Refactored:

const { promisify } = require('util');
const icingaServer = new icingaApi(icingaConfig.url, icingaConfig.port, icingaConfig.username, icingaConfig.password);
const getServiceFiltered = promisify(icingaServer.getServiceFiltered).bind(icingaServer);
const getHostFiltered = promisify(icingaServer.getHostFiltered).bind(icingaServer);

const processClient = async ([client, hostnameWildcard]) => {
    const getClientData = async (method, filterKey) => {
        const result = await method({
            filter: 'match(host_name, host.name)',
            filter_vars: {
                [filterKey]: hostnameWildcard
            }
        });
        return {
            warnings: result.reduce((count, o) => count + (o.attrs.state === warning), 0),
            errors: result.reduce((count, o) => count + (o.attrs.state === warning), 0),
            totalCount: result.length,
        };
    };
    const [serviceData, hostData] = await Promise.all([
        getClientData(getServiceFiltered, 'service_name'),
        getClientData(getHostFiltered, 'host_name'),
    ]);
    return {
        name: `${client} (${hostData.totalCount}/${serviceData.totalCount})`,
        errors: serviceData.errors + hostData.errors,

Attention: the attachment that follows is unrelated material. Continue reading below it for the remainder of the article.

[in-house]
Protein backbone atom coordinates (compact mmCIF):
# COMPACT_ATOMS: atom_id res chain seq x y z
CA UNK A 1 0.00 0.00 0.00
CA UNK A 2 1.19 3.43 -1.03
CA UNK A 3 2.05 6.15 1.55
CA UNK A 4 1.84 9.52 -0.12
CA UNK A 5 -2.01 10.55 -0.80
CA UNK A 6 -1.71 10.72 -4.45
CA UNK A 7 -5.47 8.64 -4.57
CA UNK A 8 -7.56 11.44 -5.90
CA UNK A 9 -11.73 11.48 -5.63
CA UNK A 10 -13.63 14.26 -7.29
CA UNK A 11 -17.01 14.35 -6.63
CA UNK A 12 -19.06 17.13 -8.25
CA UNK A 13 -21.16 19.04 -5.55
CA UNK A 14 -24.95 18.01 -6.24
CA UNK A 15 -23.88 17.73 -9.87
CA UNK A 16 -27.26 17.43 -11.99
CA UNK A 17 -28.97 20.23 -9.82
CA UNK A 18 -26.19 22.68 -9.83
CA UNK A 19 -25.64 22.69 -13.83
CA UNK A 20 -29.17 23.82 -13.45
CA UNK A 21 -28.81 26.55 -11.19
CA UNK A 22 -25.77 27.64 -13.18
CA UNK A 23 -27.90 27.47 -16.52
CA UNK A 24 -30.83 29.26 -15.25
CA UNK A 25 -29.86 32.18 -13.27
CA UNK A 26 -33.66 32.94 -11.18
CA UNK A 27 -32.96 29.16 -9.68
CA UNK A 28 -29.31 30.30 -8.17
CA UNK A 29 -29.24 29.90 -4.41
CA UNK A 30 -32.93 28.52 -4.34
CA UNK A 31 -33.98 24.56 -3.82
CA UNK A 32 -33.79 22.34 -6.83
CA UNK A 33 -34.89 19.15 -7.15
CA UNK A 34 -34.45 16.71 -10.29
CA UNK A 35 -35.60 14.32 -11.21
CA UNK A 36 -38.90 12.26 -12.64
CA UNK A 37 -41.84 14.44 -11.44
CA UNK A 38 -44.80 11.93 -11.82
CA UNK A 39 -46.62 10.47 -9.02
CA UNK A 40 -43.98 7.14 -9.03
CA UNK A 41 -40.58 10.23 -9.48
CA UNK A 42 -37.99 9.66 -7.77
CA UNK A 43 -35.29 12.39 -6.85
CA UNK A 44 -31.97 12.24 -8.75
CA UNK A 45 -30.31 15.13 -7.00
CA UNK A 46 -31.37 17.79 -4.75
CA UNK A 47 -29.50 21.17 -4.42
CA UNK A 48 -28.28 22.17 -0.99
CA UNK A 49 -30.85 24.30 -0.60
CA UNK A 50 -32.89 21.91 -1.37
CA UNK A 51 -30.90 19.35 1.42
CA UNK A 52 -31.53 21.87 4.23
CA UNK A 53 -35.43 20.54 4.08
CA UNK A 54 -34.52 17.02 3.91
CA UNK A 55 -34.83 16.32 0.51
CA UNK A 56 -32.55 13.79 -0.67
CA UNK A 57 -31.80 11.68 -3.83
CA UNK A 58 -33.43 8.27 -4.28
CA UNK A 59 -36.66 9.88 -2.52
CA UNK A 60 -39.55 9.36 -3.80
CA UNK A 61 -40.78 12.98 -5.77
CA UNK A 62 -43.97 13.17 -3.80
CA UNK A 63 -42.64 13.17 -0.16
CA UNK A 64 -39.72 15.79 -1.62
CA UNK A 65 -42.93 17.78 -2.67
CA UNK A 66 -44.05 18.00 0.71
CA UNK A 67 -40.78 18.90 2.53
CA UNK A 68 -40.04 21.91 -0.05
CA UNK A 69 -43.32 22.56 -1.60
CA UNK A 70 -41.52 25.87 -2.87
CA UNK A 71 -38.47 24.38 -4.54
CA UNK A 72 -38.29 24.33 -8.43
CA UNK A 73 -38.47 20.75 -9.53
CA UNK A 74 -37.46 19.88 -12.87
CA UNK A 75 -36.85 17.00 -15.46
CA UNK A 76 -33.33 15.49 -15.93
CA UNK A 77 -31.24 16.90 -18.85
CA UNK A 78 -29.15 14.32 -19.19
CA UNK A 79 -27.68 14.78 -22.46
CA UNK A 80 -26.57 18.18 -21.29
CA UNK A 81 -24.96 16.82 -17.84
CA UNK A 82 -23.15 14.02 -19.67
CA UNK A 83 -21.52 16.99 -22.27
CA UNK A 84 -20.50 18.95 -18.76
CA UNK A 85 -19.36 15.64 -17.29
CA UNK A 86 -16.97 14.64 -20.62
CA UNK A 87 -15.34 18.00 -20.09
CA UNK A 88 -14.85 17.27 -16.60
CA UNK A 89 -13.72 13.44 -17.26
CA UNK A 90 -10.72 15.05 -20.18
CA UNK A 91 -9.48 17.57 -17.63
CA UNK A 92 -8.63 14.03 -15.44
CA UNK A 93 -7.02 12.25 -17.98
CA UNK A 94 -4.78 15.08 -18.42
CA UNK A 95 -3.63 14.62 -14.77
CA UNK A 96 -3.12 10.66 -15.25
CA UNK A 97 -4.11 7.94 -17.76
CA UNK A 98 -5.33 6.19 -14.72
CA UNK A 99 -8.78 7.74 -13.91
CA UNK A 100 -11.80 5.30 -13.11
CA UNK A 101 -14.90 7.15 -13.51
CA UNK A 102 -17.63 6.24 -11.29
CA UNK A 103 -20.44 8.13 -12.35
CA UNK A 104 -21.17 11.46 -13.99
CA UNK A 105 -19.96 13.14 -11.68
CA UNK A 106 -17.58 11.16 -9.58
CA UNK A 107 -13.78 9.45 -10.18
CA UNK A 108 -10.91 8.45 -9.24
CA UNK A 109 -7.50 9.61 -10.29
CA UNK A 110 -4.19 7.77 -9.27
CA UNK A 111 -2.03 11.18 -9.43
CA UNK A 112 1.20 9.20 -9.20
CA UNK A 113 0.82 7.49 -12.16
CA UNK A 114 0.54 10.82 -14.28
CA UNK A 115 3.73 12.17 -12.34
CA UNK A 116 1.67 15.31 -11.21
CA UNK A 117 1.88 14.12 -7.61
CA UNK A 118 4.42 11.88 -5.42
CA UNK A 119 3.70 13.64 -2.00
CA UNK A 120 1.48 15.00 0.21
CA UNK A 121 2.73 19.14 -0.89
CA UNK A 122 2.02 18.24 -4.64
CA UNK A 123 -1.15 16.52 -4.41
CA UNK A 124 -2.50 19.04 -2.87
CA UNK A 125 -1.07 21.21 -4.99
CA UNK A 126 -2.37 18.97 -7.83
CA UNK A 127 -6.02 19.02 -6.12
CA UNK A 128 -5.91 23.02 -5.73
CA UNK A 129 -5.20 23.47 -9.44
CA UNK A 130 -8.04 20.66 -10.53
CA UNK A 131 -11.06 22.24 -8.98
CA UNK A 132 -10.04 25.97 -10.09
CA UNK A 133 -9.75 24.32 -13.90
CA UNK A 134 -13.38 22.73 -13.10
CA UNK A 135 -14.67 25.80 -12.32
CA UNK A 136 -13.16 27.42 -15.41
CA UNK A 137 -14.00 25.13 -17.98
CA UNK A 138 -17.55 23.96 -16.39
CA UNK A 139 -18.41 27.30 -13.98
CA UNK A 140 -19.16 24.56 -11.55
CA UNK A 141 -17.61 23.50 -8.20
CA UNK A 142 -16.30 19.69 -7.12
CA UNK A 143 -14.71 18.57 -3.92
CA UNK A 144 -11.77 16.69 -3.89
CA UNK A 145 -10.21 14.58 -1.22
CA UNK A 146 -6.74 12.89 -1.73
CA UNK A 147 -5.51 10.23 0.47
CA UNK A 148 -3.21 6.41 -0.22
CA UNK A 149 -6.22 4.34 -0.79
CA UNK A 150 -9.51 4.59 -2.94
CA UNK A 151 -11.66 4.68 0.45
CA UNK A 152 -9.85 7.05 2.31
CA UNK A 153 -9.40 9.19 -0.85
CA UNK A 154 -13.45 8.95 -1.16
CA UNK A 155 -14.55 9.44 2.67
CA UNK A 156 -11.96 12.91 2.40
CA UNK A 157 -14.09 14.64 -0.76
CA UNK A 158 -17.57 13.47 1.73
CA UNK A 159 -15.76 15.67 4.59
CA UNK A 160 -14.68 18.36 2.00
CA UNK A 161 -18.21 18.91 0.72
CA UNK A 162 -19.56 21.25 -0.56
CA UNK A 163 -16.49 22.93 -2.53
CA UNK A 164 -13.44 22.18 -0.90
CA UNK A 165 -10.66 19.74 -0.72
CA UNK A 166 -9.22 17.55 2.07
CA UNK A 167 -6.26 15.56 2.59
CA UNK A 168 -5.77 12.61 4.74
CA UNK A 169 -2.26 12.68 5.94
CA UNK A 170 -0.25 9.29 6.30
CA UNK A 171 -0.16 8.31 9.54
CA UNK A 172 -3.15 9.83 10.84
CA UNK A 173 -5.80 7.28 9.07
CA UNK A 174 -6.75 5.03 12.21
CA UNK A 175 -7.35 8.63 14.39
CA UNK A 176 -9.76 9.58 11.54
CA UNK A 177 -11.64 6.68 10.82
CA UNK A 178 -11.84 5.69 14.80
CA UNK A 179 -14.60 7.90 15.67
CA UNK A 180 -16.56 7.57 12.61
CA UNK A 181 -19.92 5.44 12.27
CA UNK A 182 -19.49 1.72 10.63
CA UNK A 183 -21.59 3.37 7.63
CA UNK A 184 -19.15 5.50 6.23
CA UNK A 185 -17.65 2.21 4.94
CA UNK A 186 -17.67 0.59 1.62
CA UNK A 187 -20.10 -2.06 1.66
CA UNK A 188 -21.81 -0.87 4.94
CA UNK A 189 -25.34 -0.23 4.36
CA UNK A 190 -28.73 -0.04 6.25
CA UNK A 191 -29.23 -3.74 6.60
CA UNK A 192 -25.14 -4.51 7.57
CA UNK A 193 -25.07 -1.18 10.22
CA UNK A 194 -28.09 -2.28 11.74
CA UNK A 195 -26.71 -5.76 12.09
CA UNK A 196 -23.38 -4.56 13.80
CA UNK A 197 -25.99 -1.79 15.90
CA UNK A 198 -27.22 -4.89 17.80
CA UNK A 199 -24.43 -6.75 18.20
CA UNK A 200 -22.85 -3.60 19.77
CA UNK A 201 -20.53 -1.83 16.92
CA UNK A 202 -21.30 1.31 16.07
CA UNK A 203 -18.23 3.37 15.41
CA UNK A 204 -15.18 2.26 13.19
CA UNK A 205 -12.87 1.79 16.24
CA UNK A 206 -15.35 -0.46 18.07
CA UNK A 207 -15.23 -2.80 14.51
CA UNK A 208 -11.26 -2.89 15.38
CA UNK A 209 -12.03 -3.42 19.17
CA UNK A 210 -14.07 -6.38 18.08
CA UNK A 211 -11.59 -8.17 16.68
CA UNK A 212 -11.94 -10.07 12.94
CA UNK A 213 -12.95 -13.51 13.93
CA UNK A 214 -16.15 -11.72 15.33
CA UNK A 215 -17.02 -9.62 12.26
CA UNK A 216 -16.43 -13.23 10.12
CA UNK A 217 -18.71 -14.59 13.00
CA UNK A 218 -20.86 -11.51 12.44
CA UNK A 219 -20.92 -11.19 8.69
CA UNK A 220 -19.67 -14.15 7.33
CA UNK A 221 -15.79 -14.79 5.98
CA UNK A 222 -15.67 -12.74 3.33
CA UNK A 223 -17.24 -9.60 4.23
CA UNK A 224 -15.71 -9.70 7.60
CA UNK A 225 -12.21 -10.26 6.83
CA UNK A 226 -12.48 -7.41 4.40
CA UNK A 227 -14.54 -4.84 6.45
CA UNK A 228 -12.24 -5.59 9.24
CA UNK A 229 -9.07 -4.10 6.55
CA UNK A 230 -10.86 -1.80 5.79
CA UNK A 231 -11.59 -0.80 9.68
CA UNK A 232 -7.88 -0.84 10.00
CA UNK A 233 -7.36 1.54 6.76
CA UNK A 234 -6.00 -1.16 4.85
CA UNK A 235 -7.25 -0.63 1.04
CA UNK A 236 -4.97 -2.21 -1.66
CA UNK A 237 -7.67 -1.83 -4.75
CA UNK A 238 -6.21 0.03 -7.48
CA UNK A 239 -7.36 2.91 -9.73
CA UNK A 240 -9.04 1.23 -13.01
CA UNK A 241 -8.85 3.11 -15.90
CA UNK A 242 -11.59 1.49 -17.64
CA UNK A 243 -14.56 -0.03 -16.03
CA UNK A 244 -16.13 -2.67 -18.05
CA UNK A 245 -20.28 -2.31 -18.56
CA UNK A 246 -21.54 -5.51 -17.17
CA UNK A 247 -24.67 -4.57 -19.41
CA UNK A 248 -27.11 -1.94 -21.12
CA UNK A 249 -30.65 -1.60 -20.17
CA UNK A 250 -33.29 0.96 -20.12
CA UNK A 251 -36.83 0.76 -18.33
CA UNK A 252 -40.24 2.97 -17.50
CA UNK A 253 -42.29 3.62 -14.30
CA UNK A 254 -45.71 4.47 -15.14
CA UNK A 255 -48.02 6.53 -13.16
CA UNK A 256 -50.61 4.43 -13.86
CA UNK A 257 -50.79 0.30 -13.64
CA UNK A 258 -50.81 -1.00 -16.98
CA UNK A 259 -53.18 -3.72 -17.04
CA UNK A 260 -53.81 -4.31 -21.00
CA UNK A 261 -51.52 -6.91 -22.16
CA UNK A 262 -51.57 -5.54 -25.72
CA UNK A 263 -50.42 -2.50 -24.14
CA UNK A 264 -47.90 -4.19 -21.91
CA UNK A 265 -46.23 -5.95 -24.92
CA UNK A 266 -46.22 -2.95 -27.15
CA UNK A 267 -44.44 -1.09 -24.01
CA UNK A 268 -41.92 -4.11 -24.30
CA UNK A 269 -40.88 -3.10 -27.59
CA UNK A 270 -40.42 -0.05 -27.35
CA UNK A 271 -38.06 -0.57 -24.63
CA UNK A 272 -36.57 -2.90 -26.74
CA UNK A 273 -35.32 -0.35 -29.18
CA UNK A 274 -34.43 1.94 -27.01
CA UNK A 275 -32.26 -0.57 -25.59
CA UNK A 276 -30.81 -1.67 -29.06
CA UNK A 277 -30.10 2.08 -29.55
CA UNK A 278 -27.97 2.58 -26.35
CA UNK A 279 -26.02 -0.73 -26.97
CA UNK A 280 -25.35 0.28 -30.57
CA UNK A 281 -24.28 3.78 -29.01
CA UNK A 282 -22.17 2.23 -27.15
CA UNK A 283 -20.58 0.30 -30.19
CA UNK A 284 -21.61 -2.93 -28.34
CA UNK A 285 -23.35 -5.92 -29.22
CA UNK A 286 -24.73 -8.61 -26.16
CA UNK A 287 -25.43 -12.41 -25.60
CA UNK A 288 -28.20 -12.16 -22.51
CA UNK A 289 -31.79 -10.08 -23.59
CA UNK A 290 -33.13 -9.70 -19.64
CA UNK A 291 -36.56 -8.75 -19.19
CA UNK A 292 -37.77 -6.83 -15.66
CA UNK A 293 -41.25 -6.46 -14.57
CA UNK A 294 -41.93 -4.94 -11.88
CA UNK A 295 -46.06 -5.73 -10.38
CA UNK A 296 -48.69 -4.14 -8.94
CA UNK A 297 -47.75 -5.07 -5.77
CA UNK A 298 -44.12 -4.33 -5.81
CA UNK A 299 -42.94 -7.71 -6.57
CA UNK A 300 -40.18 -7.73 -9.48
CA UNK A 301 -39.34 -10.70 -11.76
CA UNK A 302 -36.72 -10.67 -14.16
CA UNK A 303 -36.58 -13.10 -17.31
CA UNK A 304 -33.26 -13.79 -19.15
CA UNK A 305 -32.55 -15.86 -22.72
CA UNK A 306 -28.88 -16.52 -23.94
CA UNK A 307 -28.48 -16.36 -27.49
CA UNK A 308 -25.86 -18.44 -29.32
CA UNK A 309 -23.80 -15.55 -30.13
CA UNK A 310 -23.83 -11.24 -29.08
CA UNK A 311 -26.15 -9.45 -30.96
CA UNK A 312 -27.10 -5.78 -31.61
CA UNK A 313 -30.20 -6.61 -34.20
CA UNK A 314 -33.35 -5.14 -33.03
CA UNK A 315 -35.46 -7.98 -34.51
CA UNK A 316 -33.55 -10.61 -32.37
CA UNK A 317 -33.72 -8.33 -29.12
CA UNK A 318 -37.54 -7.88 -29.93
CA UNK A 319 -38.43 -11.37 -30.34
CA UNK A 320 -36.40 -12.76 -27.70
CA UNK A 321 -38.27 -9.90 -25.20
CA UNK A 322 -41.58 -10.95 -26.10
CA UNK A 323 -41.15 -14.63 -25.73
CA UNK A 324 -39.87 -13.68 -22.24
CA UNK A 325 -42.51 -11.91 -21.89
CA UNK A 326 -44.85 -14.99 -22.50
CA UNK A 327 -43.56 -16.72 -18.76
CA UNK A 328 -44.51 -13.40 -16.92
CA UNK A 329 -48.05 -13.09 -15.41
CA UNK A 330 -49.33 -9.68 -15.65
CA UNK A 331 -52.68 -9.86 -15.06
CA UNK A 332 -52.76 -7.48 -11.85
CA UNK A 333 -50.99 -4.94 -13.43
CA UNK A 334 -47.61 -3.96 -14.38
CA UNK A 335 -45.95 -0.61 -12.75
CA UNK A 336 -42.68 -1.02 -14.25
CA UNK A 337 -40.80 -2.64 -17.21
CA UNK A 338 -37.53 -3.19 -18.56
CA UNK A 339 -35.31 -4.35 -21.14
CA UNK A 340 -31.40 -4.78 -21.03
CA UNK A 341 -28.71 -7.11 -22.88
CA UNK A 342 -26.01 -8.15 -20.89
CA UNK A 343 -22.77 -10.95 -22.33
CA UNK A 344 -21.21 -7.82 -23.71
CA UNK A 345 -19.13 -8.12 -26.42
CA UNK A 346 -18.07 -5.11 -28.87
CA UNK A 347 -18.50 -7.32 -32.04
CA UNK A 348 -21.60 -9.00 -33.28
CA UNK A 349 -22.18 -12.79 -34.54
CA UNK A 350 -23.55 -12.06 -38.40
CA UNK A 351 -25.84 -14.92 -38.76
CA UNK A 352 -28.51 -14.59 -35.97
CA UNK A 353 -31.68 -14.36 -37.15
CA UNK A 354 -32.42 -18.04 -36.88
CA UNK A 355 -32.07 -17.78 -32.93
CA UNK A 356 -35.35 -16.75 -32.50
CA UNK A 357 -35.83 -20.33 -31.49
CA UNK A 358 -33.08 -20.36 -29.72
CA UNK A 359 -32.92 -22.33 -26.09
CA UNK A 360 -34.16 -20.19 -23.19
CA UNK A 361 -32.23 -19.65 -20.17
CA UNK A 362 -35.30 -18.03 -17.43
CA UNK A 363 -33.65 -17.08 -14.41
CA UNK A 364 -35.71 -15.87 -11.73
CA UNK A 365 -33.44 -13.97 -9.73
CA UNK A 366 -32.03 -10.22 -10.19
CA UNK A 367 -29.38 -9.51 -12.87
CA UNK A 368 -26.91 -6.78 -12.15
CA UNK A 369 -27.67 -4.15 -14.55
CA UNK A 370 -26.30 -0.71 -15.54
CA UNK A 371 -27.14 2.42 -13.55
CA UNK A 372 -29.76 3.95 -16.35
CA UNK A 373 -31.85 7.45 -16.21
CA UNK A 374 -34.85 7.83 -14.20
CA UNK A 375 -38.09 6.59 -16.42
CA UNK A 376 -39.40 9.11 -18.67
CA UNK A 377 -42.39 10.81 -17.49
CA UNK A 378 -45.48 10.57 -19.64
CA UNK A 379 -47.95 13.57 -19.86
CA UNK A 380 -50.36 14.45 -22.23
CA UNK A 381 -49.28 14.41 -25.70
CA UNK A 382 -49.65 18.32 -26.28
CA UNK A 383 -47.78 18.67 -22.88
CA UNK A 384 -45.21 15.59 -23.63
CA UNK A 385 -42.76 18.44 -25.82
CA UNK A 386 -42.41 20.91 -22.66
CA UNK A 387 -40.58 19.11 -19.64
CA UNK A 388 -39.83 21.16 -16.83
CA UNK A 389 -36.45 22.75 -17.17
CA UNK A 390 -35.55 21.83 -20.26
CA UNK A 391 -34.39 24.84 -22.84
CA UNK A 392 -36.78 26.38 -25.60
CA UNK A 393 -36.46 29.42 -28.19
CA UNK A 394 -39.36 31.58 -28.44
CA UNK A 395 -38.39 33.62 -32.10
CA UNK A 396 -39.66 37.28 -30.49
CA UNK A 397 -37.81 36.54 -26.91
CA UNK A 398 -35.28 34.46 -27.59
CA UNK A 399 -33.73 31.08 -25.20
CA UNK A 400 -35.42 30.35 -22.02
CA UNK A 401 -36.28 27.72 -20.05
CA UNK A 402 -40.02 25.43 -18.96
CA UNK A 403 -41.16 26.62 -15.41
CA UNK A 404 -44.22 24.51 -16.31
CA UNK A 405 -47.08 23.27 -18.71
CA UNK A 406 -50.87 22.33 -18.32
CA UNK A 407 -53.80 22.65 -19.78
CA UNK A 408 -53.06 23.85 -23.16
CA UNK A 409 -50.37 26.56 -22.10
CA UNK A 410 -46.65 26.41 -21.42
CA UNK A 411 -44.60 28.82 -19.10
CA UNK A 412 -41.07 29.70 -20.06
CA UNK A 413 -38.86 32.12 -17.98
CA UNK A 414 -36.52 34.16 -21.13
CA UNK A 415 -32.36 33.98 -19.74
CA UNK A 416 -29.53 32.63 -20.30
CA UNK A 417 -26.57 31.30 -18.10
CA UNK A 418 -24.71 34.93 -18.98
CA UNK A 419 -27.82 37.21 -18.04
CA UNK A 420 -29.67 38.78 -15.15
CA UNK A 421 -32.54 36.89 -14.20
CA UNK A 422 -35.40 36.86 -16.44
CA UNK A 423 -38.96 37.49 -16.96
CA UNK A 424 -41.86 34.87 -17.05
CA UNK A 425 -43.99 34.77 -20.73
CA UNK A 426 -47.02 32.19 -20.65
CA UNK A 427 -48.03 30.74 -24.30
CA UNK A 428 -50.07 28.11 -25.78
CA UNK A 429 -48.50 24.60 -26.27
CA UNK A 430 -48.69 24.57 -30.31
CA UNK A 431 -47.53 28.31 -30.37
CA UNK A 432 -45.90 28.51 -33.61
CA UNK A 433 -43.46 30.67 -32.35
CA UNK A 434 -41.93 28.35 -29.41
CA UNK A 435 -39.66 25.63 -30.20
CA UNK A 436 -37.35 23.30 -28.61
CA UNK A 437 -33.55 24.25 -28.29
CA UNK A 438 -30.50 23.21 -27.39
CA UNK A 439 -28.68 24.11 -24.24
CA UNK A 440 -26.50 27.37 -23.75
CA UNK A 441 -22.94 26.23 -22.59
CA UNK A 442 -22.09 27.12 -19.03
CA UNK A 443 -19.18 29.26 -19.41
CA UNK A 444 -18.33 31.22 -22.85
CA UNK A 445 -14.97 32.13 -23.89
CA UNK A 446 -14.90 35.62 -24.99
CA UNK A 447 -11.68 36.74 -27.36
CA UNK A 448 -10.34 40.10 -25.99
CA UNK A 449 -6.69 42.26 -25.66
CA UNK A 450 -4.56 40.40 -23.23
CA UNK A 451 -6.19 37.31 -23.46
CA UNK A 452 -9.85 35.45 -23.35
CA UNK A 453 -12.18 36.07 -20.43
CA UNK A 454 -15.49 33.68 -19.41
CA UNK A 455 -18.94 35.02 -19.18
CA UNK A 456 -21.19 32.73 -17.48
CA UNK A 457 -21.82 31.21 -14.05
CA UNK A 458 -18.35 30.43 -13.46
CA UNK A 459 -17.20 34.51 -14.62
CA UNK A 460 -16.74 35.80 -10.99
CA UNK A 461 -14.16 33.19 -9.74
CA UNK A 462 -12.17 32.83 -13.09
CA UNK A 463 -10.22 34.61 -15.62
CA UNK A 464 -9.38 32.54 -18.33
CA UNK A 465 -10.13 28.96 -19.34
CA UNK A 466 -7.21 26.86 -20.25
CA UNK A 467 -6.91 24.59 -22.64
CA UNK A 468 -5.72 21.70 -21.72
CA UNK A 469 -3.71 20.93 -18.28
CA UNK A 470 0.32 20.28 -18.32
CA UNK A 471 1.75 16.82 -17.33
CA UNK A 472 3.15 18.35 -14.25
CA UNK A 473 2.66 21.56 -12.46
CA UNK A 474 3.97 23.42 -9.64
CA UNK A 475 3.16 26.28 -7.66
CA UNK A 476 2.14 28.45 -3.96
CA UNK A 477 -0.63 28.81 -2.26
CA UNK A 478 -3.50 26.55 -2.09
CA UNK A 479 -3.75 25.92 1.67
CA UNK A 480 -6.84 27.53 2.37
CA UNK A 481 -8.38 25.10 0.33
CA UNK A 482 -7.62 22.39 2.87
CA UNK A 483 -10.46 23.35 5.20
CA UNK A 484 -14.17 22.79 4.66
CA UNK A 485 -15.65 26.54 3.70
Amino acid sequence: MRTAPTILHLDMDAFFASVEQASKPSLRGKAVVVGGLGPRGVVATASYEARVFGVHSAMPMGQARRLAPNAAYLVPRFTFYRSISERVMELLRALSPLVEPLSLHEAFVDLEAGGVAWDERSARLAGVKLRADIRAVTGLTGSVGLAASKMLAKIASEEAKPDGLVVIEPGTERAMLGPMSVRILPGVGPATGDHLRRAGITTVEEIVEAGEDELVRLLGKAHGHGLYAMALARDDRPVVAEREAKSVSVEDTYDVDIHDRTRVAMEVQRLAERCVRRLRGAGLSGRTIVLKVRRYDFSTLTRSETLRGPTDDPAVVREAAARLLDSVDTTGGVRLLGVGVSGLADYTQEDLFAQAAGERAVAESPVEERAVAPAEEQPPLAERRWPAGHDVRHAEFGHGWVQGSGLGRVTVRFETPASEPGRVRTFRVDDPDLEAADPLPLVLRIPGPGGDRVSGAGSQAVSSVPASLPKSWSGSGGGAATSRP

warnings: serviceData.warnings + hostData.warnings,
    };
};

Promise.all(
    clients.flatMap(Object.entries).map(processClient)
)
    .then(sendEmail)
    .catch((error) => {
        // handle errors
    });

where sendEmail now takes a parameter of the data to send.

Also note that // handle errors shouldn't just log an error if it occurs - ideally, you'd have a system in which such an error results in a developer being able to look at a dashboard or something to see at a glance what's failed recently, to see when an issue arises that needs looking into (for example, if the API changes and all requests start failing).

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  • \$\begingroup\$ Thanks for an in-depth answer @CertainPerformance. So when .then(sendEmail) is ran, you're passing in the function sendEmail, will the returned data from the promise above be 'magically' available in the sendEmail function itself? \$\endgroup\$ Sep 23 '20 at 4:24
  • 1
    \$\begingroup\$ Not magically - see how the answer says where sendEmail now takes a parameter of the data to send. So you'd need function sendEmail(data), and then the .then(sendEmail) will invoke sendEmail with the resolve value of the previous Promise. \$\endgroup\$ Sep 23 '20 at 18:37
  • \$\begingroup\$ Ok, great - thanks for your help. Much appreciated! \$\endgroup\$ Sep 24 '20 at 9:06